Yet being a mentor is not the only amazing thing I was able to experience at Techstars. Perhaps most unexpectedly and in a very transformative way I’ve been mentored myself.

Truthfully, I’ve never had great mentors in my career. My closest experience with good mentorship was with my former boss, Paul Kotas who I worked with at D.E. Shaw.

But something very different happened to me at Techstars. I learned a TON from everyone in the organization. Mark Solon and Nicole Glaros have been incredibly generous and patient with me, and I learned a lot from them.

But the most extraordinary generosity and mentorship came from David Cohen himself. David has made himself available and responsive in ways I could never expect when I took the job. He has patiently, meticulously and deliberately committed to mentoring me and answering any questions I’ve had (and I’ve had and still have many!).

David Cohen truly leads by example and taught me so many things that I know today.

Network is the Magic

I’ve spent more than a decade of my life studying networks and complex systems.

My first company, which was bought by IBM, applied graph theory to software architecture. I’ve studied networks in economics, politics, biology, physics and society. My second company was a social network for entertainment.

So, I know a ton about the networks and how they work. But that knowledge is very different from being INSIDE of one of the most powerful business networks in the world.

At Techstars, the network – founders, alumni, mentors, corporate partners, Techstars staff – is the magic. Period.

Our ability to accelerate the companies, and shortcut the universe through this incredible network is unlike anything else out there. By leveraging the network we are able to go 10x, 100x, 1000x faster than people who don’t have the network.

In the last three years at Techstars, I’ve made a deliberate and conscious effort to invest in this network, my personal network and to build it out. I believe I am literally light years ahead of those who don’t have this kind of network, and I have created an unfair advantage for myself for the rest of my business career.

How to be Thankful

I am so incredibly thankful for this opportunity. I am so glad Brad Feld gave me a call a little over 3 years ago, and asked that I would consider this job.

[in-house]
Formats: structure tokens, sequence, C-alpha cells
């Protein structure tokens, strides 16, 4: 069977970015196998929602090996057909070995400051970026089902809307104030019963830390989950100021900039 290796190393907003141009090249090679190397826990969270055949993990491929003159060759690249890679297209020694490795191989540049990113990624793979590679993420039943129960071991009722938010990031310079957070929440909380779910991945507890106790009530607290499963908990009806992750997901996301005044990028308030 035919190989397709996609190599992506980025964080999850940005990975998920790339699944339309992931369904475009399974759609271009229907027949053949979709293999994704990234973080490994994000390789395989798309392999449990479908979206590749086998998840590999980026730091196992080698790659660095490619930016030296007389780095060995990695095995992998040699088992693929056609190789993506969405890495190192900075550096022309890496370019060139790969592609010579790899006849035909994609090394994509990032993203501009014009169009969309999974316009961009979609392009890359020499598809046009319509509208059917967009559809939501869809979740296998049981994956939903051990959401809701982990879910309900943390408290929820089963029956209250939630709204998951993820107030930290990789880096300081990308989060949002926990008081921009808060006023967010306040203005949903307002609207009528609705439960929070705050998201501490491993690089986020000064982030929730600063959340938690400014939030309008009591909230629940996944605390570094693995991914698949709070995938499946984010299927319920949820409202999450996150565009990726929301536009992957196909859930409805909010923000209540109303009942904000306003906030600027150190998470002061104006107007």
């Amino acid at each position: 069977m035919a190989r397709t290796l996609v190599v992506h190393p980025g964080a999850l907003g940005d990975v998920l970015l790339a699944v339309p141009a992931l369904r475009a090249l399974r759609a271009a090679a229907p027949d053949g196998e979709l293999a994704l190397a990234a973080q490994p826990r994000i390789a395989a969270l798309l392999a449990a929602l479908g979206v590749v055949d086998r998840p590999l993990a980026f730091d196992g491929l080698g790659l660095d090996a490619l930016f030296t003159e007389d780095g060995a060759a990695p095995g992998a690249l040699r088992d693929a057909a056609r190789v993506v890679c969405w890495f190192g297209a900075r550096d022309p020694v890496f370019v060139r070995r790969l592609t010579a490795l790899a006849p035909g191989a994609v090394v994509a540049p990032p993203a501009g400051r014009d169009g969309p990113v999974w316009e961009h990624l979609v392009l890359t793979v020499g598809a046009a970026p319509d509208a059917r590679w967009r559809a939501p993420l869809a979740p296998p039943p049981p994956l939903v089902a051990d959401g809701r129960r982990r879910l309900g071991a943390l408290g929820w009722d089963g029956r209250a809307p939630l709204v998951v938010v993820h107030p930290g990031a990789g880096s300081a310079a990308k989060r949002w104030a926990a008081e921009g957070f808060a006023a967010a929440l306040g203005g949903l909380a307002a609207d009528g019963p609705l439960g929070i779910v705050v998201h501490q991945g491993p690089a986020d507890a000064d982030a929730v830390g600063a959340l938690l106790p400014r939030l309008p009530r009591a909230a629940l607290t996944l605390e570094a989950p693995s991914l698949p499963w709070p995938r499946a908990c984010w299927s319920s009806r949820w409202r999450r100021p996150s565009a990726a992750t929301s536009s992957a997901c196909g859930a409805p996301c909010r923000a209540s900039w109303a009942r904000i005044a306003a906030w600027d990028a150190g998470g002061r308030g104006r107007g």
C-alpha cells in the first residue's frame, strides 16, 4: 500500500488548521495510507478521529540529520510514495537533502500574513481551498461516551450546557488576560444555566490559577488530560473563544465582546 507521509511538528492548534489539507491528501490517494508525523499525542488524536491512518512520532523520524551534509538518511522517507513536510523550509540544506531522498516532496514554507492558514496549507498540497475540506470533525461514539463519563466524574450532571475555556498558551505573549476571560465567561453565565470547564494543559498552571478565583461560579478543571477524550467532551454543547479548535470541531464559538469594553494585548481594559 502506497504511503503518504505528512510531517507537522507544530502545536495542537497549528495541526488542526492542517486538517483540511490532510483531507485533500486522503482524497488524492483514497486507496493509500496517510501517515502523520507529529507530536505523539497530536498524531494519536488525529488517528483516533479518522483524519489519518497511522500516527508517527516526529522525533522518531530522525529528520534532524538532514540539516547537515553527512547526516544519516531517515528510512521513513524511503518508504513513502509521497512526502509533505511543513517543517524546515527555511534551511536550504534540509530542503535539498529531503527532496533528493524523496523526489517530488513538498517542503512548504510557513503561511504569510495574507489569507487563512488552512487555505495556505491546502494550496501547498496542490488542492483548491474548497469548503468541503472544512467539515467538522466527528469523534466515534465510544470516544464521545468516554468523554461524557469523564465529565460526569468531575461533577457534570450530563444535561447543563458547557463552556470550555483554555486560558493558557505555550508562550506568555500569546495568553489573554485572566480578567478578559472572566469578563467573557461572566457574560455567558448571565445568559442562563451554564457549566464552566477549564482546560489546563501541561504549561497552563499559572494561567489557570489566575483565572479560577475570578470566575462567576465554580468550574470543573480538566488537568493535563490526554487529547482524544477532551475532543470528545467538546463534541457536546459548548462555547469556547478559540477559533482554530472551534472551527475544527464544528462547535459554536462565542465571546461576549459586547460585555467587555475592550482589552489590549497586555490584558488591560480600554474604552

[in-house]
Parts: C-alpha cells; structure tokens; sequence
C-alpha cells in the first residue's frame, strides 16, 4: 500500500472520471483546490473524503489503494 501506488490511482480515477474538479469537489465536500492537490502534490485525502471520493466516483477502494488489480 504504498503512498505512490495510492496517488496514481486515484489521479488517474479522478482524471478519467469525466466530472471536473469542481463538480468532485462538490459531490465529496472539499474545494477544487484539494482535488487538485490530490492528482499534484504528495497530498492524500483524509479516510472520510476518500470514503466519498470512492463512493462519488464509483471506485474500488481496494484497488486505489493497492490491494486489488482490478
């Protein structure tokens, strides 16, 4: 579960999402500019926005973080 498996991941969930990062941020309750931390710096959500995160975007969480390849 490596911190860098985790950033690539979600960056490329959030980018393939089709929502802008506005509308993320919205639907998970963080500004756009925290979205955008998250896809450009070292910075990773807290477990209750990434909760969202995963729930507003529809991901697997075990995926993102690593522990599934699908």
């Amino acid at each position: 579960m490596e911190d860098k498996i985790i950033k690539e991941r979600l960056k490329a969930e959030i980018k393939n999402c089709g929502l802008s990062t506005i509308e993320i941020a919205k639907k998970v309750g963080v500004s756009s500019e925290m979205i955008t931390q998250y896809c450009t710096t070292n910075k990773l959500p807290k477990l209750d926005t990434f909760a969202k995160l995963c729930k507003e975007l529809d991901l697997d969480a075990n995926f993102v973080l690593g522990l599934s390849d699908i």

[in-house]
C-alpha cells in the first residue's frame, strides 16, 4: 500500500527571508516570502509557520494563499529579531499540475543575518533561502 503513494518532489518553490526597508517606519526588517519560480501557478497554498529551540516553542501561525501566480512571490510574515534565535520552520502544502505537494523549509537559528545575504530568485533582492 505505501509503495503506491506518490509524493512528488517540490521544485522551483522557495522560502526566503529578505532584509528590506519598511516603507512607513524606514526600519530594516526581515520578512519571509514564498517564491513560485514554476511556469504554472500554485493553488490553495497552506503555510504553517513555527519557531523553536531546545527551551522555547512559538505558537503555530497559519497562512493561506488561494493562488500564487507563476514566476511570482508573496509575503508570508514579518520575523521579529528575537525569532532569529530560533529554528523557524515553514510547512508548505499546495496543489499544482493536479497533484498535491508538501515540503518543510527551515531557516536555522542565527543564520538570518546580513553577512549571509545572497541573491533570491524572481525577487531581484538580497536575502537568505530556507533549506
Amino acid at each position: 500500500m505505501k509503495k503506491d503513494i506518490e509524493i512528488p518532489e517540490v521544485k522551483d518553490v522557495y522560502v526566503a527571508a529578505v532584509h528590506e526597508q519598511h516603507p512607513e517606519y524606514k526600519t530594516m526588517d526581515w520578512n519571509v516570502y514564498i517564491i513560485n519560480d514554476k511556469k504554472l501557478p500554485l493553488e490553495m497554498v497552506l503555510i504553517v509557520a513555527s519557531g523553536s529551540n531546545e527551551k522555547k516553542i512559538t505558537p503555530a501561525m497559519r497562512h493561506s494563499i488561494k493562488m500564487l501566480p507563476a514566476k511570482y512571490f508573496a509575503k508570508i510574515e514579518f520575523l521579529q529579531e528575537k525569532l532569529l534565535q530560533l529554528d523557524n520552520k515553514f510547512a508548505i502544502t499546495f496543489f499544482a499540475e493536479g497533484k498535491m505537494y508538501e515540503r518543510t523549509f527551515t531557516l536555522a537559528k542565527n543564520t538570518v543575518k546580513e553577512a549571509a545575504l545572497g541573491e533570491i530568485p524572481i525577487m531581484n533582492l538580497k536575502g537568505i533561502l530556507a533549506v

I am so incredibly thankful for my crew at Techstars — KJ and Jill have been the A-team to help pull off this mission impossible. People at Techstars I work with, our mentors in NYC, our community, our LPs/investors have been incredibly supportive.

But saying you are thankful is not really enough. Being thankful is very different than saying you are thankful.

Being thankful is about pausing and acknowledging others around you. Being mindful of them, being attuned to their needs, spending a few seconds of your life thinking about them.

Everyone can say they are thankful, but are they really?

Being thankful by being mindful and acting on it, leaning in, offering help and being present – that’s what I learned is really powerful.

Trust Your Gut

Life is fundamentally unpredictable.

Startups and venture are so unbelievably hard. Companies that seem to be successful run out of money and fail. Founders who struggle figure things out and create great businesses.

No one can predict what is going to happen. No one knows for sure what will make money.

Of course every investor and every firm have their own thesis as to what will work and what will not. I learned first hand the importance of founder market fit, viable MVPs and resilience.

But ultimately, no matter how you slice this, there is no formula for the perfect startup.

You can come up with million reasons why not. You can find a hole in every single early stage company.

Ultimately, you have to trust your gut, and your gut is tied to your belief in these specific founders. Do you believe in them? Can they pull off the impossible, and if they do, will it be worth while for everyone around the table?


Ultimately, your gut comes full circle and goes back to this one very simple thing – founders first.


How to Run a Simple and Effective Board Meeting for a Seed Stage Company

This post originally appeared on Thoughts on Tech Startups and Venture Capital.

I am a fan of having a formal board right after the company raises seed financing.

I’ve seen how helpful the boards are and how often founders are lost and disadvantaged without the board.

To put it simply, a good early stage board helps the CEO identify key future milestones, and helps achieve them.

For 99% of early stage startups profitability isn’t possible, so the company needs to raise another round of financing. To get this follow on capital, the company needs to achieve key milestones and prove hypotheses around product market fit, revenue, customers, users and growth.

A good board helps the CEO by focusing on achieving these milestones. However, in order for the board to be helpful, the CEO needs to run an effective board meeting. 

How Not to Run Your Board Meeting

Before we dive into how to better structure board meetings, let’s discuss what not to do.

1. Spending the entire meeting giving the board an update and going through the slides is the not a great use of boards’ time. 

Why? Because this leads to focusing on details, nit picking and loss of the big picture.

2. Going through the updates slide by slide makes board members not review materials in advance and not think through their questions.

This format leaves no time for strategic conversations and doesn’t leverage the strength and experience of each board member. The format feels adversarial and creates an odd dynamic, because questions keep coming and CEO is seemingly constantly on the defense. 

In short, this format is ineffective.

How to Run Your Board Meeting

A better format shifts the focus of the meeting from reviewing slides to a strategy discussion around just a handful of key topics.

In addition, effective board meetings have clear structure, an agenda and allow the CEO to keep everyone on track (and actually accomplish things). Here is an example of a two hour board meeting: